A controversial plan to close three Washington County elementary schools will be delayed indefinitely until a court challenge is resolved, the Stillwater school board has decided.
The 4-2 vote also means the district will postpone active marketing and sale of the school buildings, as well as delay implementation of enrollment boundary changes, until the Minnesota Court of Appeals rules on a petition from 834 Voice, a parents’ group that opposes the school closings.
“It was the first time the parents were listened to,” said Zis Weisberg, an 834 Voice representative. “It helps parents to have some hope that there’s going to be a public school option in the north.”
In comments before the vote, taken at Thursday night’s meeting, Superintendent Denise Pontrelli defended her “Building Opportunities to Learn and Discover” plan — known as BOLD — and said that any delay in implementing it would cost money.
“This is for all of our kids,” she said. “It doesn’t matter if they’re in the buildings considered for closing or in other buildings. All of our kids have these needs.”
But Fritz Knaak, an attorney for 834 Voice, said parents have “consistently disputed” projections of “financial harm” put forth by the district. He questioned, before the board voted, why the district would continue BOLD until the appeals court decision, expected sometime in the fall.
“If you are unsuccessful, a lot of the money being spent toward implementation would be money wasted,” he told board members.
In the midst of a storm of public opposition, the board voted 5-2 on March 3 to close Marine Elementary in Marine on St. Croix, Withrow Elementary in Hugo and Oak Park Elementary on the border of Stillwater and Oak Park Heights by the 2017-18 school year.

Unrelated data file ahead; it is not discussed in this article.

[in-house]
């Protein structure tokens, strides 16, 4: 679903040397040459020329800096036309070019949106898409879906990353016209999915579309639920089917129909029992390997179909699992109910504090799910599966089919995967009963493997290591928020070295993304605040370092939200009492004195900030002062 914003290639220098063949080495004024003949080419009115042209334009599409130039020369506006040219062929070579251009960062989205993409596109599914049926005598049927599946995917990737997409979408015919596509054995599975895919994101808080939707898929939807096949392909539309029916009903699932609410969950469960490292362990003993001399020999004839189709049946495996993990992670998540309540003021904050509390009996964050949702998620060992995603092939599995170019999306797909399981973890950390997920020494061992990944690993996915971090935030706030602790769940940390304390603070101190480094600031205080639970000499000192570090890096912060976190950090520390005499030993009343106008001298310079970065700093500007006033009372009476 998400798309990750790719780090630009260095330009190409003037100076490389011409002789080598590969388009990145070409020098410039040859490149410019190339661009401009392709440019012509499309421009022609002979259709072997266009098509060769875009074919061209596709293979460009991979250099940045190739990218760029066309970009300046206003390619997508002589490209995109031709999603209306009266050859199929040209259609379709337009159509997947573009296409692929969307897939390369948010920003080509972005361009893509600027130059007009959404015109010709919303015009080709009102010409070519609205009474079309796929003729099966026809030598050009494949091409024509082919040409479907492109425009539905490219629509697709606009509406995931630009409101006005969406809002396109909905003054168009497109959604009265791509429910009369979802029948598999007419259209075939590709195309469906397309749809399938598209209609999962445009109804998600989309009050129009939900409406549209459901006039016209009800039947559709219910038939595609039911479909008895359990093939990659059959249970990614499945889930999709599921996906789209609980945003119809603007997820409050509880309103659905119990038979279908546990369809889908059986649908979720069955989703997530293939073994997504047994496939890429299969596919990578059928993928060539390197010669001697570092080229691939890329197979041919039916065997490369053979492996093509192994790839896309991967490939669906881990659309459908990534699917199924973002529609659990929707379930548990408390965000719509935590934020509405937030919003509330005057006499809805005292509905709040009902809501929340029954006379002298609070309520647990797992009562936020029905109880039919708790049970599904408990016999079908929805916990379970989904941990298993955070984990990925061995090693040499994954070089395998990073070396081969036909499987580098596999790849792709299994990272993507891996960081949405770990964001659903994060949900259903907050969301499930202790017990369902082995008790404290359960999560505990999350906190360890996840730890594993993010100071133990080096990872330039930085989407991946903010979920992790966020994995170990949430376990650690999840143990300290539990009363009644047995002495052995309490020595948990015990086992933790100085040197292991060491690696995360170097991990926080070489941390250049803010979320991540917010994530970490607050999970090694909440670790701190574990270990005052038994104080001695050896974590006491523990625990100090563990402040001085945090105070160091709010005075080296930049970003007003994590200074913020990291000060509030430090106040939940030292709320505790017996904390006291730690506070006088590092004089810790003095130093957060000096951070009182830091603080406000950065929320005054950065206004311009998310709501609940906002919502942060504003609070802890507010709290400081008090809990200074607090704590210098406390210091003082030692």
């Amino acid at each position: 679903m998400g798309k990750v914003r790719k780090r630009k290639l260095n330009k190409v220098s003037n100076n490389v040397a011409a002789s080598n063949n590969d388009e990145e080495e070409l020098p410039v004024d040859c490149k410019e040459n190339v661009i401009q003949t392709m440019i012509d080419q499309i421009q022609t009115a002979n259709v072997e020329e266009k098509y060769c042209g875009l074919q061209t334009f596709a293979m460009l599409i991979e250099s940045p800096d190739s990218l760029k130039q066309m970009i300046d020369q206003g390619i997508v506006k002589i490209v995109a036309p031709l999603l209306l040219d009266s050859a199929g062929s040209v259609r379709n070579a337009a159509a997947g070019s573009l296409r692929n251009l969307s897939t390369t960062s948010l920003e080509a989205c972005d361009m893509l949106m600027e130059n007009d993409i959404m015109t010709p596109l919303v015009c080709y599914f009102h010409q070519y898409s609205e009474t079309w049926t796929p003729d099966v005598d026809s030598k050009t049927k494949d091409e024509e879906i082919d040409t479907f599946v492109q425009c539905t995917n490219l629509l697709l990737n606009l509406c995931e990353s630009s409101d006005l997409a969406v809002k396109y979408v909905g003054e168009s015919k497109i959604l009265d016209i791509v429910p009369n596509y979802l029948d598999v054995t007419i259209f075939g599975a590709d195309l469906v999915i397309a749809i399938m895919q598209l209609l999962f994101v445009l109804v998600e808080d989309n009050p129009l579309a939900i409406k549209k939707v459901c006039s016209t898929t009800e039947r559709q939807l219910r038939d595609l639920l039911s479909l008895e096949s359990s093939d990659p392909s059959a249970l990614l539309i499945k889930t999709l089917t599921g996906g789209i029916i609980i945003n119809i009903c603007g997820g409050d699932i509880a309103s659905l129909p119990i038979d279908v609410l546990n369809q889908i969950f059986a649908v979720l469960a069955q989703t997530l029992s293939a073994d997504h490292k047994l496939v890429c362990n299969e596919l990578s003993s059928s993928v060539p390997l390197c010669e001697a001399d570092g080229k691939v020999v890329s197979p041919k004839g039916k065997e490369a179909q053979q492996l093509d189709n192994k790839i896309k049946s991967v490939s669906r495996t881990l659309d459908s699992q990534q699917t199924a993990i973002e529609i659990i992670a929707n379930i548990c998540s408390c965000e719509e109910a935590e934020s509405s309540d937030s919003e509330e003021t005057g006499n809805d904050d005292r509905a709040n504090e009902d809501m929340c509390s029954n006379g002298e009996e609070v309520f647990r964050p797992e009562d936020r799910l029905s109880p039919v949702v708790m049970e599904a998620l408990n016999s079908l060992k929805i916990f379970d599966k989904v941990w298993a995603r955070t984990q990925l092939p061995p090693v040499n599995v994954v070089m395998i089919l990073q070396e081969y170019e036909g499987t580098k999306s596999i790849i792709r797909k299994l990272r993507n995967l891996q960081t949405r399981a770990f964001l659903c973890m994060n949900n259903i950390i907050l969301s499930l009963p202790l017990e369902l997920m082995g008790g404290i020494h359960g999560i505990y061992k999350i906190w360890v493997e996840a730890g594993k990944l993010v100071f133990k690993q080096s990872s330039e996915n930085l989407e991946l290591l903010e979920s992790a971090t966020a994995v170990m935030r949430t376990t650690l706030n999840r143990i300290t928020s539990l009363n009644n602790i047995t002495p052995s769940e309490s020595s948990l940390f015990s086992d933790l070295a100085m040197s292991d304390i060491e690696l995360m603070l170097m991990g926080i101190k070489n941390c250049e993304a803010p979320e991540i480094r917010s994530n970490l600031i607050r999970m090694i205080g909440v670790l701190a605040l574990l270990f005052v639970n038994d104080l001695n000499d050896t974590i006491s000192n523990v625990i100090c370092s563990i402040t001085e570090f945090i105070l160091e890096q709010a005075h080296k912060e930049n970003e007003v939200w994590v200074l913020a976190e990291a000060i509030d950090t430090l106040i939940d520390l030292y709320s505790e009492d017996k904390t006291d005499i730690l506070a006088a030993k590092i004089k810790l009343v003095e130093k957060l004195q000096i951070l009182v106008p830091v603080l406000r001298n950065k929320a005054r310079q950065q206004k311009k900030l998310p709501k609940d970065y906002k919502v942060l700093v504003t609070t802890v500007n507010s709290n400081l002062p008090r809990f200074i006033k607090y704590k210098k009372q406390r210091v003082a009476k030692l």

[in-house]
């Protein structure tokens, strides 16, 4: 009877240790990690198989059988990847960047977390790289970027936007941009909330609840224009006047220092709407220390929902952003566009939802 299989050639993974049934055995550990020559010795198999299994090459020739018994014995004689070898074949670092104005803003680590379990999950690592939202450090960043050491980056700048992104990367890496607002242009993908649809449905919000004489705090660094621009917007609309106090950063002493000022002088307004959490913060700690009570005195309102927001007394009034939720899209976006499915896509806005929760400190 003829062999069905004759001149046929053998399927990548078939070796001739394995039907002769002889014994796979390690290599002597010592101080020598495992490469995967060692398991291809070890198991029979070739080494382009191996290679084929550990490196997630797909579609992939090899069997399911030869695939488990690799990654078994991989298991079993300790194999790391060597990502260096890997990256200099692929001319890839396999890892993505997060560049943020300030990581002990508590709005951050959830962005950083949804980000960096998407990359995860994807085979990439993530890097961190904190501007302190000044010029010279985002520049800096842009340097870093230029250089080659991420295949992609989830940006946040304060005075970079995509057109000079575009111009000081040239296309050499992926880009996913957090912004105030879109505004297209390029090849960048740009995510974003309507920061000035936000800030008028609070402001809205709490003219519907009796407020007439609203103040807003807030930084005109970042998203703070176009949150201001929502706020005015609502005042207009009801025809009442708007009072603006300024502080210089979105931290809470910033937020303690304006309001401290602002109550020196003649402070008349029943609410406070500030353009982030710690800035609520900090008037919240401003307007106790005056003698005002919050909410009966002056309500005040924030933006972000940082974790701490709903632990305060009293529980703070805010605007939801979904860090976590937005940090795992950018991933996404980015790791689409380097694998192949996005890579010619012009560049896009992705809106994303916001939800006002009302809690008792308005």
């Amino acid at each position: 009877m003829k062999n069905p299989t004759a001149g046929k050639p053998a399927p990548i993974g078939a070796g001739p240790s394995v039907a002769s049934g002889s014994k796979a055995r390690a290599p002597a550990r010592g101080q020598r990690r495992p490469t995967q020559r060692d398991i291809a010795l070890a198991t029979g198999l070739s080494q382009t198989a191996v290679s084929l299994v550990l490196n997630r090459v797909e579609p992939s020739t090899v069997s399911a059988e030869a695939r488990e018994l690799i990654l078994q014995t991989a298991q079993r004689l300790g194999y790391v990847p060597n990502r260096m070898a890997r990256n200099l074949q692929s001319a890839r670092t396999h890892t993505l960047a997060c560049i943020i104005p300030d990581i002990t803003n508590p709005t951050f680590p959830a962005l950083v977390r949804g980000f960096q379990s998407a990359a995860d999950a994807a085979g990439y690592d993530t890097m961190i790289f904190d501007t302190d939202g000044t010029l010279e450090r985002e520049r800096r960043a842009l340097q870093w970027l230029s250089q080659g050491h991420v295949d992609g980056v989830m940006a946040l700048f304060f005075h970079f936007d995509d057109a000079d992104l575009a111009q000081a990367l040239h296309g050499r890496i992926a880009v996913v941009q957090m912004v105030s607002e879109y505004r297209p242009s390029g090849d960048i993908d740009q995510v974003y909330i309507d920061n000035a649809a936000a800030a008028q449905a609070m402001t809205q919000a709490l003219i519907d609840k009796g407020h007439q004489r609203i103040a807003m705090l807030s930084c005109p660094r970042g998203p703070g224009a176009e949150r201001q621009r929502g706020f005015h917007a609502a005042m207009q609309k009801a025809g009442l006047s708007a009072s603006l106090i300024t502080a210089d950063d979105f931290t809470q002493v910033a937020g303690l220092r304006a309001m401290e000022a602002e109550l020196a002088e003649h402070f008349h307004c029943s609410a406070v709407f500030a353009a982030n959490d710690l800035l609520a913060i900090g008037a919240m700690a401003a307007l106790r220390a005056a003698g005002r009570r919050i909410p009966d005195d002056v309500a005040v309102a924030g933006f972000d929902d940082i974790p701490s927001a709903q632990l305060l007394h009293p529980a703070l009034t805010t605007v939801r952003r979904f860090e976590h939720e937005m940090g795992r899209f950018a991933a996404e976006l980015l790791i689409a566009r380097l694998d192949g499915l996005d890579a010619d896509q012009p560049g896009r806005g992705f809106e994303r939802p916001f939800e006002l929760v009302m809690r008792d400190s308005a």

In a petition filed in March to the appeals court, 834 Voice said the decision to close the schools was invalid and arbitrary and asked the court to overturn it. Parents accused the district of improperly winning a $97.5 million bond referendum in May 2015 by claiming the money would improve all schools, including the three on the chopping block.
At Thursday’s hearing, board members peppered Knaak and the district’s attorney, Peter Mikhail, with questions about the legalities of supporting or opposing a stay of action on the BOLD plan.
Board Member Paula O’Loughlin said the board has a “moral and ethical responsibility” to all students in the district, but Knaak said school closings create disproportionate hardships. He also told board members that if they ignored parent concerns, “that kind of action is viewed as antagonistic and threatening.”
Pontrelli said a delay would further complicate decisions that administrators must make to implement BOLD. “What this does is make it messier in the planning,” she said.
The stay will not prevent work on projects related to the bond, such as grade configuration and school construction.
Tom Lehmann, George Hoeppner, Mike Ptacek and Shelley Pearson voted for the stay of action, and O’Loughlin and Kathy Buchholz opposed it. Amy Burback was absent.
The appeals court action is one of three lawsuits filed against the district since the vote to close the schools. One, by Stillwater parent Melissa Douglas, asks a judge to either make the district abide by last year’s bond referendum or order a new election.